When ancestry runs deep: Trans-species polymorphisms in apes. L. Segurel1,2, E. Leffler1, Z. Gao1, S. Pfeifer3, A. Auton4, O. Venn4, L. Stevison5, A. Venkat1,2, J. L. Kelley6, J. Kidd6, C. Bustamante6, R. Bontrop7, M. Hammer8, J. Wall5, P. Donnelly3,4, G. McVean3,4, M. Przeworski1,2,9 1) Department of Human Genetics, University of Chicago, Chicago, IL, USA; 2) Howard Hughes Medical Institute, University of Chicago, Chicago, IL, USA; 3) Department of Statistics, University of Oxford, Oxford, UK; 4) Wellcome Trust Centre for Human Genetics, Oxford, UK; 5) UCSF, San Francisco, CA, USA; 6) Stanford University, Stanford, CA, USA; 7) Biomedical Primate Research Centre, Rijswijk, the Netherlands; 8) University of Arizona, Tucson, AZ, USA; 9) Department of Ecology and Evolution, University of Chicago, Chicago, IL, USA.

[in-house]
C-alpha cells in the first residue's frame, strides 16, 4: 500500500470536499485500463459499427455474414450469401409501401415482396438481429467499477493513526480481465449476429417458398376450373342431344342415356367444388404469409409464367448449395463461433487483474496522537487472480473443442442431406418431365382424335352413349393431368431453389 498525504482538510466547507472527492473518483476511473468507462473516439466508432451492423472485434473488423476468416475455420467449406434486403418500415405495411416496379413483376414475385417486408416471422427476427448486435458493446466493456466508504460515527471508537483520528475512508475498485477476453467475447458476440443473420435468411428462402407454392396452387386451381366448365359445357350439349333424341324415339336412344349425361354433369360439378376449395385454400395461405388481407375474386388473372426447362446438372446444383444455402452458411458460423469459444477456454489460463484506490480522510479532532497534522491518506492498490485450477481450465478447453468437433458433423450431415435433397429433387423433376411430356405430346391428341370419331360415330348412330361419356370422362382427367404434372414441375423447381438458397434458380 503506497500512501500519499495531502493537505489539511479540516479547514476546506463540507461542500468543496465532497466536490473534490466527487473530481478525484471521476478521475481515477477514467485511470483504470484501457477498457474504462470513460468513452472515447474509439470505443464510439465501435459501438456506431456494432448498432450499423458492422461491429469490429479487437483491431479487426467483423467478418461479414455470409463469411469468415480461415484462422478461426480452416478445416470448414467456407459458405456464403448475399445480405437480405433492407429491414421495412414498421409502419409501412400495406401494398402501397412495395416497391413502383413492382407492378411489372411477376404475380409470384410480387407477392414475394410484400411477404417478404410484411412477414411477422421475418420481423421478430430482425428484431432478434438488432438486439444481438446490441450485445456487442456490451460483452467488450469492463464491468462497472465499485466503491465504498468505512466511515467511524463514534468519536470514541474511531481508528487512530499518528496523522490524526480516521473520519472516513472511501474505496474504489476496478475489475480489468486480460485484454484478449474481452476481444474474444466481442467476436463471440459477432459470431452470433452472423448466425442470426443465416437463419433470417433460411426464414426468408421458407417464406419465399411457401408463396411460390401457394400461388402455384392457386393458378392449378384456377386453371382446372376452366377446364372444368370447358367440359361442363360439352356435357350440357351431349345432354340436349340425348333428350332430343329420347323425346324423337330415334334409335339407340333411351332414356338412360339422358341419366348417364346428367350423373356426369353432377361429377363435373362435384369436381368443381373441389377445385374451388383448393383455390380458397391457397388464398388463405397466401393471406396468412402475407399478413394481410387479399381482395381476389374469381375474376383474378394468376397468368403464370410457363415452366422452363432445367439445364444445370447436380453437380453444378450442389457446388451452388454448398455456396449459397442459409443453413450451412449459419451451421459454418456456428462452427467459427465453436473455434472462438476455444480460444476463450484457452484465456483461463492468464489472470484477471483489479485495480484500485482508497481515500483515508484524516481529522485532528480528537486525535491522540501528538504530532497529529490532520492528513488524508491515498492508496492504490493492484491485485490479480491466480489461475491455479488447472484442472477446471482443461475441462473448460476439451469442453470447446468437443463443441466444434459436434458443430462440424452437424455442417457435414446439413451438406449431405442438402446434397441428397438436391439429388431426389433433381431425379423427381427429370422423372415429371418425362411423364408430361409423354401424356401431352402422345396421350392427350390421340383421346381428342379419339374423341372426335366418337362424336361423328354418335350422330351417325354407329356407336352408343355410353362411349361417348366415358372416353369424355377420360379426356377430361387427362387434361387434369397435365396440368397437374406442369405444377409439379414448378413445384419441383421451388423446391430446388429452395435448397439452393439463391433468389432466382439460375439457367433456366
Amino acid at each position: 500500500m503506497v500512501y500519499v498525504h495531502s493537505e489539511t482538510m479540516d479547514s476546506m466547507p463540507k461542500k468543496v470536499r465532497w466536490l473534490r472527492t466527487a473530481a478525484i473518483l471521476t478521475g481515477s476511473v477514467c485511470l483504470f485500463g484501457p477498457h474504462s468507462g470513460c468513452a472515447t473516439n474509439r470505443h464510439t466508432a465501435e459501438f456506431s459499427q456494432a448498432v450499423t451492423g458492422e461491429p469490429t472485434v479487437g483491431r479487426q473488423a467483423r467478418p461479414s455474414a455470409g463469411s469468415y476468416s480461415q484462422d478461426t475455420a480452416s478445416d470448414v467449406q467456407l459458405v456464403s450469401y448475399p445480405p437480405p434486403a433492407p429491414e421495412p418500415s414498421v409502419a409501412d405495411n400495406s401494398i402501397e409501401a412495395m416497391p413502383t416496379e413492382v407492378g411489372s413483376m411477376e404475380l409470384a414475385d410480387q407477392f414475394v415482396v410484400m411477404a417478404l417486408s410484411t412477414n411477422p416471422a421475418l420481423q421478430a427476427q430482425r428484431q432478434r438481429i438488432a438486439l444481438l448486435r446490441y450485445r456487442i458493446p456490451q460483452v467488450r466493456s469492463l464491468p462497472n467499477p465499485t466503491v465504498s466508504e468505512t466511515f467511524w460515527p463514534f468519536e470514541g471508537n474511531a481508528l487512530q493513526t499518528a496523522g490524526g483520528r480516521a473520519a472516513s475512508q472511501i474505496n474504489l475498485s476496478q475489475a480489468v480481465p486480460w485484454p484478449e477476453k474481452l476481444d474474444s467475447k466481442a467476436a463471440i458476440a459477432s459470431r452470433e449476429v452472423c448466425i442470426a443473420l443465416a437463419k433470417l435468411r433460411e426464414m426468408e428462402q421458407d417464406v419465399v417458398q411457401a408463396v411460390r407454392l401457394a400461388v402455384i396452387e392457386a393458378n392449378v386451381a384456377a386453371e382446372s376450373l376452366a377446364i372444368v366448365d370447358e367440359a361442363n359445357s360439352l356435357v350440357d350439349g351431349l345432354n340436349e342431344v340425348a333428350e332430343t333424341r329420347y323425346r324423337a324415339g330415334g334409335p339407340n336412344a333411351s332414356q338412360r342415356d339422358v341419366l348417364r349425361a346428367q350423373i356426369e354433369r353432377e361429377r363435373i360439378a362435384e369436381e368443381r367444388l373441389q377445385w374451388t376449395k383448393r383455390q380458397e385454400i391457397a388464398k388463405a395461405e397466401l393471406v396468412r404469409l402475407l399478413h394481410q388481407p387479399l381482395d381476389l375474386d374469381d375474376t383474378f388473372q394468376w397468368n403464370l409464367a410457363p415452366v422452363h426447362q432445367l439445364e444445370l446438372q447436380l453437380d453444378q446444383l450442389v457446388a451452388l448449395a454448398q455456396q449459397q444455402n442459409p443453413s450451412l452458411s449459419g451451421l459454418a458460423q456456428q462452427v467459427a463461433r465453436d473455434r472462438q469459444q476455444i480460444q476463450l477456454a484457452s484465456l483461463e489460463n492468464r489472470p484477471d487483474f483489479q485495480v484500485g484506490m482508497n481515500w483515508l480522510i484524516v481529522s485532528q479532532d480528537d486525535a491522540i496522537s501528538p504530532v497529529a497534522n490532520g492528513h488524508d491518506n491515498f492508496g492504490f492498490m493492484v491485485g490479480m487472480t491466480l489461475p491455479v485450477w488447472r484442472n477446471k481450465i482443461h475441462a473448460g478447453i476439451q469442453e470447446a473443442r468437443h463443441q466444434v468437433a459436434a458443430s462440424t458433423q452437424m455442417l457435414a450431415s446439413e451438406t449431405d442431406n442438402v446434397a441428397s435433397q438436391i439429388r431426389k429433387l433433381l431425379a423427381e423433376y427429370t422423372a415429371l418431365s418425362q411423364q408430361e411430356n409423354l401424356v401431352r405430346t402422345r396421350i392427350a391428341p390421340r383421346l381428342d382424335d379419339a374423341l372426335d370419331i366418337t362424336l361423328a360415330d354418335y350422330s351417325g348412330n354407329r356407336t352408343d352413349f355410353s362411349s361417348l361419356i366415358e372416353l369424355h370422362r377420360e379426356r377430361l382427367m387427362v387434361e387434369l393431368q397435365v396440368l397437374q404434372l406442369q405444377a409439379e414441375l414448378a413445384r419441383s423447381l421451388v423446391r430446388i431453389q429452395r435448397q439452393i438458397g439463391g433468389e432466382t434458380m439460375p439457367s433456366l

Balancing selection refers to the maintenance of more than one allele in the population for a longer time than would be expected from genetic drift alone. In cases where balancing selection pressures have existed for millions of years, different species can share the same polymorphism identical by descent, resulting in a trans-species polymorphism. This mode of selection is thought to be extremely rare, with only MHC and ABO known in humans. However, modeling work suggests that it leaves a small footprint in genetic variation, so additional cases may have gone undetected. With these considerations in mind, we searched for trans-species polymorphisms between humans and chimpanzees using genome-wide resequencing data for 10 western chimpanzees from the PanMap project and 179 humans from the 1000 Genomes Pilot 1 data. We considered all orthologous sites polymorphic for the same alleles in both species, and found them to be in excess of what would be expected by chance after controlling for local variation in mutation rates. We then focused on shared haplotypes, i.e. cases of two or more close shared SNPs with the same linkage disequilibrium patterns in both species, in order to minimize the contribution of recurrent mutation to allele sharing between species. In addition to the MHC region, we identified over 100 cases, a set significantly enriched for transmembrane glycoproteins, which are often involved in interactions with pathogens. To further rule out the possibility of deep coalescent events by chance, we examined patterns of variation in seven samples of Gorilla gorilla. We discovered 25 cases shared among all three species, which we verified by Sanger sequencing. In a subset, within species diversity levels were unusually high and the tree of haplotypes clustered by allelic type rather than by species, providing definitive evidence for trans-species polymorphisms. Interestingly, when we considered non-synonymous polymorphisms shared between the three species, transmembrane glycoproteins again emerged as enriched. Thus, our scan revealed numerous targets of long-lived balancing selection in apes, narrowed down to only a couple of possible causal SNPs, and revealed a common theme to targets of balancing selection, likely related to immune response. Given our conservative criteria, our findings indicate that ancient balancing selection may be more common than previously believed.
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